The Ganges River
• Begins high in the Himalayan Mountains
and flows 1600 miles through India and
Bangladesh to the Bay of Bengal
• Provides water and transportation for over
400 million people who live in its river
• Known as “Mother Ganges”
• In spite of the river’s importance and
its place in the spiritual lives of Indians,
the quality of the water has become
– Chemicals used in fertilizer and industry
are washed into the river
– Human and animal waste
– Bodies of dead animals as well as
cremated remains of human beings
regularly float down the river
• A building near the Ganges River overflows with
wood and tinder to be used in cremation. Several
sets of stairs wind up the bank and around the huge
piles of wood. A cow eats hay near the shore where
a boat is docked. A few men are scattered across the
• Cremation along the Ganges River is common
practice for Hindus. Hindus regularly bathe in it,
wash their clothes in it, and even drink from it. Their
dead are often cremated and thrown into the river.
Because some cannot afford enough wood to fully
burn a body, the corpses that are thrown into the
river are often partially-burnt or unburnt. This, along
with sewage, trash, and other contamination, make
the Ganges one of the most polluted rivers in the
The Ganges River
• In spite of the pollutants in the water,
many Indians bathe in the Ganges, use
the water for drinking and cooking.
– Cities along the Ganges have the highest
rates of water-born diseases of any who
live in India
– Outbreaks of cholera, dysentery, typhoid
and hepatitis are common
• Polluted water part of the reason
The Ganges River
• What is being done?
– The Ganges Action Plan in 1985 to try to
clean up the river.
– Many sewage and water treatment plants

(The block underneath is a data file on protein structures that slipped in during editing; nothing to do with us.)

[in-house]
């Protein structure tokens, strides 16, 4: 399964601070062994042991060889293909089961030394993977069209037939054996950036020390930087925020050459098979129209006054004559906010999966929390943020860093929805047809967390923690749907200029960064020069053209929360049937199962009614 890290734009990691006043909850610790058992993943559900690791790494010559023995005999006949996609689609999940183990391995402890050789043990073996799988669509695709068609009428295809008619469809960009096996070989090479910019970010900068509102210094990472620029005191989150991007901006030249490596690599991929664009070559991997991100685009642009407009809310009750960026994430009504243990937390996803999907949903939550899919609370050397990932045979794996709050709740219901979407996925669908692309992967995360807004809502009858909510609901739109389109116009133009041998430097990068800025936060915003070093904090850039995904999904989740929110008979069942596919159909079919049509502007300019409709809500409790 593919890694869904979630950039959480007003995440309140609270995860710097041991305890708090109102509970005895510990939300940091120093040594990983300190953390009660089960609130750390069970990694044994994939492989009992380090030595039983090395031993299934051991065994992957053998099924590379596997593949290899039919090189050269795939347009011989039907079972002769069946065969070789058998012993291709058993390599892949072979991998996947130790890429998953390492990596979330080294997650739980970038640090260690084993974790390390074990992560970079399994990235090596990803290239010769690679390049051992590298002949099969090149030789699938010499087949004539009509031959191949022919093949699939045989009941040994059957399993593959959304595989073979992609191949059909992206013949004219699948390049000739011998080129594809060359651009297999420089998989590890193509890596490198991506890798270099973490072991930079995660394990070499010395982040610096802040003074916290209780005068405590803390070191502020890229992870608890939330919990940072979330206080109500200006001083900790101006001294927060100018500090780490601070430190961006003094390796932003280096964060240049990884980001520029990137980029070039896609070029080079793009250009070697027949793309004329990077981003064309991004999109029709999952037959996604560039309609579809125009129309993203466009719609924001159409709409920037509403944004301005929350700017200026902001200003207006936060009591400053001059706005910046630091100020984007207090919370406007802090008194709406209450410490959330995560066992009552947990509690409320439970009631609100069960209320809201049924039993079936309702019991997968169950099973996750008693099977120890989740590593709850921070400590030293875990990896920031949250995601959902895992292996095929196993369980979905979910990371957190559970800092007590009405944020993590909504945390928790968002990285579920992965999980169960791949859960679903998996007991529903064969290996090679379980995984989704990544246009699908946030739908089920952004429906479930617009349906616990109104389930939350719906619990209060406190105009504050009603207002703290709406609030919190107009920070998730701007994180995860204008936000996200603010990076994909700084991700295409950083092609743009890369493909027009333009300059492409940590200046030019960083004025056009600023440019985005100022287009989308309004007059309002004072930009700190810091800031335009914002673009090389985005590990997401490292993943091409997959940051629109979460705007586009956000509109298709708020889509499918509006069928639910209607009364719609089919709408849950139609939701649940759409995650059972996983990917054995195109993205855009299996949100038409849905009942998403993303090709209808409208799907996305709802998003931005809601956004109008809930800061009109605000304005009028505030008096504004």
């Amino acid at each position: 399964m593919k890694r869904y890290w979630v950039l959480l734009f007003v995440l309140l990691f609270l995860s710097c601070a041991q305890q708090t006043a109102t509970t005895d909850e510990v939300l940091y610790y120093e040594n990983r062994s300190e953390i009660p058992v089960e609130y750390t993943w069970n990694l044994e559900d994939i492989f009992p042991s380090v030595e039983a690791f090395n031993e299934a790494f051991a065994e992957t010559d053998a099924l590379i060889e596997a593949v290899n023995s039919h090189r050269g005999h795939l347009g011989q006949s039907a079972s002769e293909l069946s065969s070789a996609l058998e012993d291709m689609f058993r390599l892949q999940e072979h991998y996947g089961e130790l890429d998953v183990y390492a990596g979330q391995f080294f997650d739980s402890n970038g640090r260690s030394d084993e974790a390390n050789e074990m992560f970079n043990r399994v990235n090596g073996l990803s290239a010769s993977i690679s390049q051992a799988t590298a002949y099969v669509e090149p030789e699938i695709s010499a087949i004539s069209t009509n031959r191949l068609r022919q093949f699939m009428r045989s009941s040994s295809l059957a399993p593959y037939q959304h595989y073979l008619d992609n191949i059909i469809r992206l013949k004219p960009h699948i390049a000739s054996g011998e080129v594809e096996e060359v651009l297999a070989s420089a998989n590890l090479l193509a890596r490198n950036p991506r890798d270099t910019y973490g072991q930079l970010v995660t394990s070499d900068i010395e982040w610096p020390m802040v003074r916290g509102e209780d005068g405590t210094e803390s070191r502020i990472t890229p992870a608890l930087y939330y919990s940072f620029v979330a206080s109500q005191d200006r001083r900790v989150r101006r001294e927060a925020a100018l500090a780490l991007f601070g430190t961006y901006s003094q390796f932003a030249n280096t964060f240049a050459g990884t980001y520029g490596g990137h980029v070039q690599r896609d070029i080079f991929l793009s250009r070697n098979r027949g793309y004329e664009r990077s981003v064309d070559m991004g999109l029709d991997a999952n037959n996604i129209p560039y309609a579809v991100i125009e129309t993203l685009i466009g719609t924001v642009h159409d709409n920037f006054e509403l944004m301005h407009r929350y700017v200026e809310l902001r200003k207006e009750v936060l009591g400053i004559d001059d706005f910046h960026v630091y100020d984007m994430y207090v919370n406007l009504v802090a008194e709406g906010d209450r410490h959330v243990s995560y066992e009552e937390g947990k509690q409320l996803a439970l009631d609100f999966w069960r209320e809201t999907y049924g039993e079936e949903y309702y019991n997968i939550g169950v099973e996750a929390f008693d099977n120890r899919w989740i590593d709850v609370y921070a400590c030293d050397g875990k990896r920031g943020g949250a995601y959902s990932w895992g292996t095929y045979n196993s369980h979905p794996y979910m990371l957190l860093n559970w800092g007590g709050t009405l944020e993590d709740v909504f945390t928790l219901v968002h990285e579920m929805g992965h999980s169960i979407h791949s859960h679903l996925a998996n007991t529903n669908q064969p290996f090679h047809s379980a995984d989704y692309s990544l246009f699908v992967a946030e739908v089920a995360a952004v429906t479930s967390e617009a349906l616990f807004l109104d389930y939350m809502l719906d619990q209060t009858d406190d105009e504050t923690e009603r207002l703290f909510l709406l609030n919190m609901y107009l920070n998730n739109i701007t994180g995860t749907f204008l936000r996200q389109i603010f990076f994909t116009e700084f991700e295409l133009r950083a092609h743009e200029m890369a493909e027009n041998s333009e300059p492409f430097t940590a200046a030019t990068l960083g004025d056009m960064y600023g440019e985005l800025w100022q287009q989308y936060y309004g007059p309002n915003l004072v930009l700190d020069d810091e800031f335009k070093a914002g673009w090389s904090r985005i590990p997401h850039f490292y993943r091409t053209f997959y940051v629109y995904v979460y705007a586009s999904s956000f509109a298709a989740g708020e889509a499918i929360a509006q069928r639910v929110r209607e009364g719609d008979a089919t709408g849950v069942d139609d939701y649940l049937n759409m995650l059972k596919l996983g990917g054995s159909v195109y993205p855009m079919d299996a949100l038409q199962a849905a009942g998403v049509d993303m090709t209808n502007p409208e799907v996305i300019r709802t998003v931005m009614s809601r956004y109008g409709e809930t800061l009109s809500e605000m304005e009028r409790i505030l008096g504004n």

have been built along the river
– HOWEVER, the growing population of
India and the run-off from industrial and
farm production have meant that clean-up
efforts fall short of what is needed.
• Water Pollution Has Become China’s Most Urgent
Environmental Problem Today
• At least 300 million people in China do not have
access to safe drinking water
• As much as 70% of China’s lakes, rivers, and
streams are affected by water pollution
• Although legislation is in place China’s government
does not strictly enforce.
• Riverside chemical and power plants, along with
paper, textile, and food production facilities, are a
leading source of pollution of China's rivers and
• China’s longest river; flows 4,000 miles
from the northwestern part of the
country to the East China Sea.
• Passes through 185 towns where 400
million people live
• Pumping stations along the river take
water out to supply people with water
for drinking, irrigation, and industrial
• What’s causing the pollution?
– Millions of gallons of sewage are dumped
into the river along with chemicals from
agricultural runoff and industrial wastes
– Nitrogen from fertilizers and arsenic
(poisonous chemical) from industrial uses
are the leading pollutants
– Many species of plants and animals that
once lived in the river are disappearing.
– High levels of nitrogen and phosphates
lead to growth of blue-algae
• This growth reduces the oxygen in the
– Contaminated fish are caught and sold
• What’s being done to help?
– Building more water treatment facilities to
– Encouraging use of sanitary landfills
rather than dumping into river
The Songhua River, despite its pollution
and trash, is a popular playground for
Harbin residents in the summertime.
Lanzhou, Gansu province: A
resident takes a water sample from
the polluted Yellow river".